DNF Review: Boy Meets Boy by David Levithan

Boy Meets Boy
Author: David Levithan
Genre: YA Contemporary Romance
Released: September 2003
Source: Purchased
Rating: DNF

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This is the story of Paul, a sophomore at a high school like no other: The cheerleaders ride Harleys, the homecoming queen used to be a guy named Daryl (she now prefers Infinite Darlene and is also the star quarterback), and the gay-straight alliance was formed to help the straight kids learn how to dance.

When Paul meets Noah, he thinks he’s found the one his heart is made for. Until he blows it. The school bookie says the odds are 12-to-1 against him getting Noah back, but Paul’s not giving up without playing his love really loud. His best friend Joni might be drifting away, his other best friend Tony might be dealing with ultra-religious parents, and his ex-boyfriend Kyle might not be going away anytime soon, but sometimes everything needs to fall apart before it can really fit together right.

DNF at 31%

Since it’s LGBT month, I just had to read at least one of David Levithan’s books, because he was technically the only author of YA LGBT that I knew of before doing some searching of my own. I’d heard mostly nothing but praise for Leviathan’s books, so I decided to give Boy Meets Boy a go. Unfortunately, the book did next to nothing for me and I didn’t finish it.

Boy Meets Boy is about Paul, an openly gay boy who lives in a town where everyone is accepting of the LGBT community and meets Noah, the guy he is sure is the one for him. And that’s pretty much as far as I got to. Not even halfway. I was just so freaking bored by the clichéd storyline that takes place in an unbelievable utopia inhabited by bland and sometimes annoying characters. I did try to give this book a chance a couple of times, but I just wasn’t getting anyway with it to the point that I just gave up completely.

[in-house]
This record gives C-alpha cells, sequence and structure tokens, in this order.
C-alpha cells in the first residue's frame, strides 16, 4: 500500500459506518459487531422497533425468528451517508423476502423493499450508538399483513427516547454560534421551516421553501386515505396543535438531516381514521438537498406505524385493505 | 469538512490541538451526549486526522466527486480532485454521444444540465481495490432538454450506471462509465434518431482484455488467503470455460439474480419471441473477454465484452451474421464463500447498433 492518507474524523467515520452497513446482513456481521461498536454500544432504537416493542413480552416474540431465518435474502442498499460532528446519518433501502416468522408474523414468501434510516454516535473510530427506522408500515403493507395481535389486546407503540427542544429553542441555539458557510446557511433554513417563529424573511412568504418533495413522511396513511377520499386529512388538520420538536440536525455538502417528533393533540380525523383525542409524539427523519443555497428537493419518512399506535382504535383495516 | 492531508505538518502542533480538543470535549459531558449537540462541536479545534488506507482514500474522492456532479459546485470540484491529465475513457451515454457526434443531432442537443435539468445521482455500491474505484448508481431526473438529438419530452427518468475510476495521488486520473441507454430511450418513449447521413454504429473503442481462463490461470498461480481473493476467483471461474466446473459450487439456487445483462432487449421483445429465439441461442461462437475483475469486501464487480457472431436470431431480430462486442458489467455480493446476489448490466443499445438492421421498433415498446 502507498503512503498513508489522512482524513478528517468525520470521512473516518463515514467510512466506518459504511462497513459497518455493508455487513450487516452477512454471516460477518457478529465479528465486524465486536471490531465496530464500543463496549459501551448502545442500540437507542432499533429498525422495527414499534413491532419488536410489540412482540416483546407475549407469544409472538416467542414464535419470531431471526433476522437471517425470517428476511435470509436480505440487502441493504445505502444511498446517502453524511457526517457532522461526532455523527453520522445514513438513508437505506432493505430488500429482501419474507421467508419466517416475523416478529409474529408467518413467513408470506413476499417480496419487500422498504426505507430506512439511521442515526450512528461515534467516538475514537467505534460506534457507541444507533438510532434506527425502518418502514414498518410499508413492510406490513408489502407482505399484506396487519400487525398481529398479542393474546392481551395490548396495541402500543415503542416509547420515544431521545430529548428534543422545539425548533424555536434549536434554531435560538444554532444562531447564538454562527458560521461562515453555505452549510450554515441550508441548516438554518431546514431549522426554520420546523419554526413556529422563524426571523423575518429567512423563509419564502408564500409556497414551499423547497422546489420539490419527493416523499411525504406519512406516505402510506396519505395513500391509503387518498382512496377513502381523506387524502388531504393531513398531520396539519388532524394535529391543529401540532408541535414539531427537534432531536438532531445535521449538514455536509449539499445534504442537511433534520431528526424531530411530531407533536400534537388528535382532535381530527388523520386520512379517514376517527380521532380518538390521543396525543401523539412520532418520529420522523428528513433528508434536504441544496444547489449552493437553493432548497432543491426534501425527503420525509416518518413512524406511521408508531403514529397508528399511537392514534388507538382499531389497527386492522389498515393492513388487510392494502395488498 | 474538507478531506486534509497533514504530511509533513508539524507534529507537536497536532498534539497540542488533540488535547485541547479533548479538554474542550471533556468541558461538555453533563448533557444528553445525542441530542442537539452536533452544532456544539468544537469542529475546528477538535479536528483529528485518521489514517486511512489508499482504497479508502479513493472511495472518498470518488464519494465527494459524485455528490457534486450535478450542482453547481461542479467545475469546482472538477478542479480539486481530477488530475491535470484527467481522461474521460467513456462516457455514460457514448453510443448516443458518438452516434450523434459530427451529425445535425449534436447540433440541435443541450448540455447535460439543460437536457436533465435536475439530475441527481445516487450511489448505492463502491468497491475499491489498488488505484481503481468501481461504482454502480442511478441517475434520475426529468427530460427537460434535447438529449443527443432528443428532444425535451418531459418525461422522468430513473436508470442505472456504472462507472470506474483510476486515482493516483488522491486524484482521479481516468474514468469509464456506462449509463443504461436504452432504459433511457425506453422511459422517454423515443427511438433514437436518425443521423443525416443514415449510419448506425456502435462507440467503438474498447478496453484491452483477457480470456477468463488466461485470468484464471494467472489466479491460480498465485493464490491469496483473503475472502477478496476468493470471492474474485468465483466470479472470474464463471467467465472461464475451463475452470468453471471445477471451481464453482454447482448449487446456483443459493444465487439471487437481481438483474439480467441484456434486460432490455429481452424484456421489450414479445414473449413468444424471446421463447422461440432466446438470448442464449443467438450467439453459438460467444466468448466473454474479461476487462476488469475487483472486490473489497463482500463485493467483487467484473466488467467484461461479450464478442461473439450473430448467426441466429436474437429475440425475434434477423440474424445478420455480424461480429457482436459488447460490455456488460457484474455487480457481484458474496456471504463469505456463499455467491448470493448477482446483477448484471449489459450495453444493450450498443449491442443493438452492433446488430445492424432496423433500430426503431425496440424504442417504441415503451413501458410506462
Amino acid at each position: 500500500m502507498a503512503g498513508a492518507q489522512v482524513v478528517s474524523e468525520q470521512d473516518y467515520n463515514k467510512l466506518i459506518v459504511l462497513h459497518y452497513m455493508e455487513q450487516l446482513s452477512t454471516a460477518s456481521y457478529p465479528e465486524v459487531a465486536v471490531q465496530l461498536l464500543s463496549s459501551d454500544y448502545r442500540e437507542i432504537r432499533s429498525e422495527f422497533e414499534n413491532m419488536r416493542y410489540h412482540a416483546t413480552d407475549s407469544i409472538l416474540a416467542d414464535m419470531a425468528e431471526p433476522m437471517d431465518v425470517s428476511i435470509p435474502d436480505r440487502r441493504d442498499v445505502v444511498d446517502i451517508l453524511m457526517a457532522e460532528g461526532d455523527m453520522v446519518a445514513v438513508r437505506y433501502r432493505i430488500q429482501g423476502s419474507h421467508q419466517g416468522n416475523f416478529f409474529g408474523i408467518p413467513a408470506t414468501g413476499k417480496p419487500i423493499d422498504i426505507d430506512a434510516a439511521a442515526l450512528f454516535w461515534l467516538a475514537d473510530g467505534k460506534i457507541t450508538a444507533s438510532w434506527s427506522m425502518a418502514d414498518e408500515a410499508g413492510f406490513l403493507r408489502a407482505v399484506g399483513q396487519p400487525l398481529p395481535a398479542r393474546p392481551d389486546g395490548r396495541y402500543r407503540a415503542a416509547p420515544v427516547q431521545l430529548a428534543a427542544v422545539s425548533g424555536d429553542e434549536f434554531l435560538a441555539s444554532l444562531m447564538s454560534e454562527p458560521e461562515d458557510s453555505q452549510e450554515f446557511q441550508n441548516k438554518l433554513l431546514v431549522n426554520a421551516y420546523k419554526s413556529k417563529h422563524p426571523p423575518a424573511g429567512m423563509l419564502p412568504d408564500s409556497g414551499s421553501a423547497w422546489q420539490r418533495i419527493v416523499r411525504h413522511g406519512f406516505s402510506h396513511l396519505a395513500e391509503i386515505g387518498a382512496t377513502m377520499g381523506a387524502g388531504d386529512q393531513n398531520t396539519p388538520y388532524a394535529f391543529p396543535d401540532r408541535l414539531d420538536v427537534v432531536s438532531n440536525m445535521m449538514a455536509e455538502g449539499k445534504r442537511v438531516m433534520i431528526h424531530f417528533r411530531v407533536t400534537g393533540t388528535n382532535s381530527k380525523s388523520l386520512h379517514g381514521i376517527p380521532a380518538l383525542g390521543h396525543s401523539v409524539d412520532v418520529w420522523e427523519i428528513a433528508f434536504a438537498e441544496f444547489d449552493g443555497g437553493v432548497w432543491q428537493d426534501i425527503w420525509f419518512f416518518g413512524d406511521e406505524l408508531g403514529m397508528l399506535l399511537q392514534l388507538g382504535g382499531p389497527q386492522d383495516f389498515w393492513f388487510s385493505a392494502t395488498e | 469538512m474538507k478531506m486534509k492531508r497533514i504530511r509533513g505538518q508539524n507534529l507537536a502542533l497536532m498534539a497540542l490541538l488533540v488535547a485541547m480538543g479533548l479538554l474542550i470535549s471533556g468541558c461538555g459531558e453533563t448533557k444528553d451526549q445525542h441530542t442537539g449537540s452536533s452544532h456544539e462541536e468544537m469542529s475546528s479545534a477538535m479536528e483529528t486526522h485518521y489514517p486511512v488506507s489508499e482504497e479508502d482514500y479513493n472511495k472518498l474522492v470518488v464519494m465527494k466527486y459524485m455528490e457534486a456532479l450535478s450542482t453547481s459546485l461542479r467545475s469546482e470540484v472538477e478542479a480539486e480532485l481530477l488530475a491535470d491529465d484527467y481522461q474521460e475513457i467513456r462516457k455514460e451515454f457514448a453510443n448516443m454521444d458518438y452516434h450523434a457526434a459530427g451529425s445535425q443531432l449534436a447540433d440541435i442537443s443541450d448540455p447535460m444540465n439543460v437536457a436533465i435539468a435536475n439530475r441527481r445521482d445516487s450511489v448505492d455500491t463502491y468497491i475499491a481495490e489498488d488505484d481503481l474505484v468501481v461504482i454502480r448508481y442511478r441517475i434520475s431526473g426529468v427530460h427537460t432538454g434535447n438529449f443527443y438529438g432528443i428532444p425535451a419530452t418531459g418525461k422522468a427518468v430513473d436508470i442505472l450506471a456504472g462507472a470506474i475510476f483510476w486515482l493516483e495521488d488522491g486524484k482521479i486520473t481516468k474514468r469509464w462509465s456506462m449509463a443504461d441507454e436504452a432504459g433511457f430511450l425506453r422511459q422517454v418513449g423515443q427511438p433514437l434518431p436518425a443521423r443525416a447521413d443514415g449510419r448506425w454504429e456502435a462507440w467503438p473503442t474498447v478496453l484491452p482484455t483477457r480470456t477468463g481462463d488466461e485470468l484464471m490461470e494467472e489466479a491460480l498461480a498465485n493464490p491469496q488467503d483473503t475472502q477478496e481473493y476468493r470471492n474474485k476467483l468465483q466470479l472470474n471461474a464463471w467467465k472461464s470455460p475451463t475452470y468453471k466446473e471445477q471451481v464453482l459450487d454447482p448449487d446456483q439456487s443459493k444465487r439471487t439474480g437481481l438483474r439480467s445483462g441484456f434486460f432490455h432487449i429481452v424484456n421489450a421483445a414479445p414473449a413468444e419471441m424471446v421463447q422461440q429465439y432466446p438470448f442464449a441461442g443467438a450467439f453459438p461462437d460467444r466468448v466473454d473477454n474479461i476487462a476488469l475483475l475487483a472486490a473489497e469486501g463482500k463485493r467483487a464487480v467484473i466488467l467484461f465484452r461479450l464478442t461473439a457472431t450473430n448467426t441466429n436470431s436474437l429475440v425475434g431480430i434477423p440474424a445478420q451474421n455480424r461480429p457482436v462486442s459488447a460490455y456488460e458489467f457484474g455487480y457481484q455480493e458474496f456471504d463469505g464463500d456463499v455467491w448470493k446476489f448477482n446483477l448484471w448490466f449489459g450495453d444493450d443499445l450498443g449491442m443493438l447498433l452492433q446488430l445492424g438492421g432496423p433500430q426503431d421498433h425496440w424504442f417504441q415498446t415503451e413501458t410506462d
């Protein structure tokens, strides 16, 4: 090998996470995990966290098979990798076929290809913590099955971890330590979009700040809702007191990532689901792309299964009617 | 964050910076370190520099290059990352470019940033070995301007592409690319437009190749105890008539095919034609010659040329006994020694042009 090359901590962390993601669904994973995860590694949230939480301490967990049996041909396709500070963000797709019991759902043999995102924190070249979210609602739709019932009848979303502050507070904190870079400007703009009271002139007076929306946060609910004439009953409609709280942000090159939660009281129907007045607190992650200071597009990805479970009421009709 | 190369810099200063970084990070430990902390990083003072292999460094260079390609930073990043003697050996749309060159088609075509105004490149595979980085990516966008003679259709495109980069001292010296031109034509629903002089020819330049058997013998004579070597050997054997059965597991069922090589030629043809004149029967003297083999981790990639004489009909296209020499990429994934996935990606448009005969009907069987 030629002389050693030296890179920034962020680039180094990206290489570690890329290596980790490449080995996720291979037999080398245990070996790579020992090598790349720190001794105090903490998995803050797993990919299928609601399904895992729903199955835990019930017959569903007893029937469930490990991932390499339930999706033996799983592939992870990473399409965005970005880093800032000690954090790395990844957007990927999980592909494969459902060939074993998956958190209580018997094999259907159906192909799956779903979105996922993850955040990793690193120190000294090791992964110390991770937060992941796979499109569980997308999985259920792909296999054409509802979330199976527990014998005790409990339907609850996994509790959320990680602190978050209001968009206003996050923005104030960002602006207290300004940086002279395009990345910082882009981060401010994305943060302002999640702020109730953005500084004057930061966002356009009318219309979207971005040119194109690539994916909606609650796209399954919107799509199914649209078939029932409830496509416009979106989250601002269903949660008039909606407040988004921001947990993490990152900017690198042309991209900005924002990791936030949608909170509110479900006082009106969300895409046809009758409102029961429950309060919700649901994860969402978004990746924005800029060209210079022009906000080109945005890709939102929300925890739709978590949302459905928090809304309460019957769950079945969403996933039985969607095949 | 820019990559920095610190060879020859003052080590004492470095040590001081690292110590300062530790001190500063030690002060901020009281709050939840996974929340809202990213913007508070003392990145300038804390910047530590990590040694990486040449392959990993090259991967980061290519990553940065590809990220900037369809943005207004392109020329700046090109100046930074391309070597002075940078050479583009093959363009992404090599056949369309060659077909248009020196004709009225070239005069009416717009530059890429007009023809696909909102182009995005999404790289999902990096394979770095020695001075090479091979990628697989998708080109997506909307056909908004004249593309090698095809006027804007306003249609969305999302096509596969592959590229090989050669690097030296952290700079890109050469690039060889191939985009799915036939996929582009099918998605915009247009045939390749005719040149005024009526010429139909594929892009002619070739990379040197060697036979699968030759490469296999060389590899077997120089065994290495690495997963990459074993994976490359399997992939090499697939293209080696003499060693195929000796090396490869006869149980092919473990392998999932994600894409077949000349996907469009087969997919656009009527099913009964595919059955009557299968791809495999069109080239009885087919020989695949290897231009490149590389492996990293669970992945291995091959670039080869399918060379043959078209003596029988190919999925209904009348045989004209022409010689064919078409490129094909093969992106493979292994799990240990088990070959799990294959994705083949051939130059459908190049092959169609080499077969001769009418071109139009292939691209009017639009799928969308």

One of the biggest problems I had with this book was its setting. While the idea of an all-accepting town/school is a wonderful idea, I didn’t like the way that it was pulled off. It just seemed far-fetched to me. I was incredibly confused as to why Infinite Darlene was still the quarterback on the football team, since she now identifies as female. Surely she wouldn’t be able to play for the team anymore, which would be exclusively male. And here’s another thing: Paul’s kindergarten teacher wrote on his report card “definitely gay”. A student’s sexuality is none of the teacher’s business. And a kindergarten teacher should definitely not be figuring out the sexuality of five-year-olds. I’m pretty sure that goes against child protection guidelines or something like that. Basically, the book’s world felt like that gif where a stick person is puking a rainbow onto another person’s face. It would be nice to have a world like this, but seriously, be realistic about it and calm the crap down.

Although I didn’t really get to any real romance, I couldn’t feel any chemistry between Paul and Noah at all. There was neither any spice or fluff. I didn’t even feel any of the feelings associated with falling in love, mainly because I was so blinded by boredom and the figurative chunks of rainbow puke in my eyes. I do kind of understand the point that you can replace either Paul or Noah with a female character and it would feel exactly the same, but the whole utopian concept made it just boring and stale, it was just like something I’d seen plenty of times before.

I just couldn’t make it through Boy Meets Boy. I couldn’t take any more of being bored and slightly annoyed by the baffling utopia that the book is set in. It’s possible that if I managed to push through, the story might have gotten better,  but I can’t really see that happening. I might return to this some day, but for now I’m marking it as DNF.

1 Comment

  1. 11/10/2014 / 11:21 PM

    I'm not a Levithan fan. I can't stand his characters' weird outbursts. It's too bad, because some of his stories have interesting plots!

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